Kells Round Tower

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Kells Round Tower
Cloigtheach Cheanannais
Kells Round Tower.jpg
Round tower of Kells
AffiliationPre-Reformation Catholic
LocationFarrell Street, Kells,
County Meath, Ireland
Kells Round Tower is located in Ireland
Kells Round Tower
Shown within Ireland
Geographic coordinates53°43′38″N 6°52′49″W / 53.727302°N 6.880161°W / 53.727302; -6.880161Coordinates: 53°43′38″N 6°52′49″W / 53.727302°N 6.880161°W / 53.727302; -6.880161
StyleIrish round tower
Groundbreaking10th century
Height (max)26 m (85 ft)
Materialssandstone, limestone

Kells Round Tower is a round tower in Kells, County Meath in Ireland. The tower, and the high crosses nearby, are National Monuments.


Kells was founded as a monastic settlement by Saint Columba c. 550 on land that had been gifted to him by the King of Tara - Diarmait mac Cerbaill. Columba was exiled after the Battle of Cúl Dreimhne (AD 561). The Abbey of Kells was re-founded in the early 9th century by monks from Iona. The high crosses were erected in the 9th/10th century and the round tower in the 10th century.[1]

The Annals of Ulster state 1076.3 Murchadh son of Flann ua Mael Sechlainn, king of Temair for three nights, was killed in the bell-tower of Cenannas by the grandson of Maelán, king of Gailenga. Maelán's grandson was named Amlaibh (anglicized Awley/Olaf a Norse forename). Amlaib mac Maolain, was the son of Laidgnen/Laidcnen Mac Maolain (Lynan McMoylan), lord of the Luighne, recorded p139 in the charters section of the "Book of Kells", and grandson of Maelan, lord of all north Luighne and Gaileanga d.1017.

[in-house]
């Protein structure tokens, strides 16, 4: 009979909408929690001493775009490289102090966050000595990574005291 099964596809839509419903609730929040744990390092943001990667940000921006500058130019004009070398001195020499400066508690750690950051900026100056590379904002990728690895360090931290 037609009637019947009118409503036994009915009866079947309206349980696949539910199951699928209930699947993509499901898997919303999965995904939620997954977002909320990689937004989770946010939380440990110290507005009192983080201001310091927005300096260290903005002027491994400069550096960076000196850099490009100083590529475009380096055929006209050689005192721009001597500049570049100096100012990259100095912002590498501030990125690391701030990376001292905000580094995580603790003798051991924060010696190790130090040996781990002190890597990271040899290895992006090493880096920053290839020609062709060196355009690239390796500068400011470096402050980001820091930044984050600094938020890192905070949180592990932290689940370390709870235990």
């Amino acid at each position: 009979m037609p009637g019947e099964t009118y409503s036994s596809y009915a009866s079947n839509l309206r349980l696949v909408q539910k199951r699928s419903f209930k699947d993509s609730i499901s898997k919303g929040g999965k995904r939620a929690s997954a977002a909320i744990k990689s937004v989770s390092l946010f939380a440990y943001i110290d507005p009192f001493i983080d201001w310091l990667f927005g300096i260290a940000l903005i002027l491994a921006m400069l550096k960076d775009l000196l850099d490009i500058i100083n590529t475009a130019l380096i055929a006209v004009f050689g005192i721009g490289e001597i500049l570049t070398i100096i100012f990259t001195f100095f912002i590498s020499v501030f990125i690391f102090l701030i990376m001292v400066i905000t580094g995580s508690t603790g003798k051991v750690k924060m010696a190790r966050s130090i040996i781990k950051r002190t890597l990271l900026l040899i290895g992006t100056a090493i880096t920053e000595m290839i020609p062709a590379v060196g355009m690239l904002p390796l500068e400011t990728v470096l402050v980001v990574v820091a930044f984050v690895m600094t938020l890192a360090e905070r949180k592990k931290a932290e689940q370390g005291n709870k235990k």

Awley's forename came as a result of Lynan's marriage the daughter of the Got MaelSechlain, Queen Mor, listed with him in the charter section as witness. Annals of Ulster state U1051.4 Laidcnén son of Maelán, king of Gailenga, went with his queen, i.e. the daughter of the Got, to Rome on his pilgrimage and died. Queen Mor was the granddaughter of Maelmaire, daughter of Amlaibh Curran king of the Dublin Vikings. She had married Mael Sechlain Mor. The Annals of Four Masters state M1021.3 Maelmaire, daughter of Amhlaeibh, wife of Maelseachlainn, son of Domhnall, died. Annals of Four Masters state A.D. 1087. Maelseachlainn, son of Conchobhar O'Maelseachlainn, King of Tara, was killed in treachery and guile by Cathal Mac Muiricen and the men of Teffia, at Ardagh of the Bishop Mel.

Like most round towers, it has lost its cap, possibly due to lightning strikes.


Tower entrance

The tower stands 26 m (85 ft) high. The doorway originally stood about 3.6 m (12 ft) above ground level and was reached by wooden steps or a ladder. Most round towers have four windows on the top level, one for each cardinal direction, but Kells has five, supposedly one facing each road into the town and each town gate.[2]: 4 

The crosses[edit]

There are five high crosses:


  1. ^ "".
  2. ^ Kells & District (PDF). Kells & District Tourism Forum.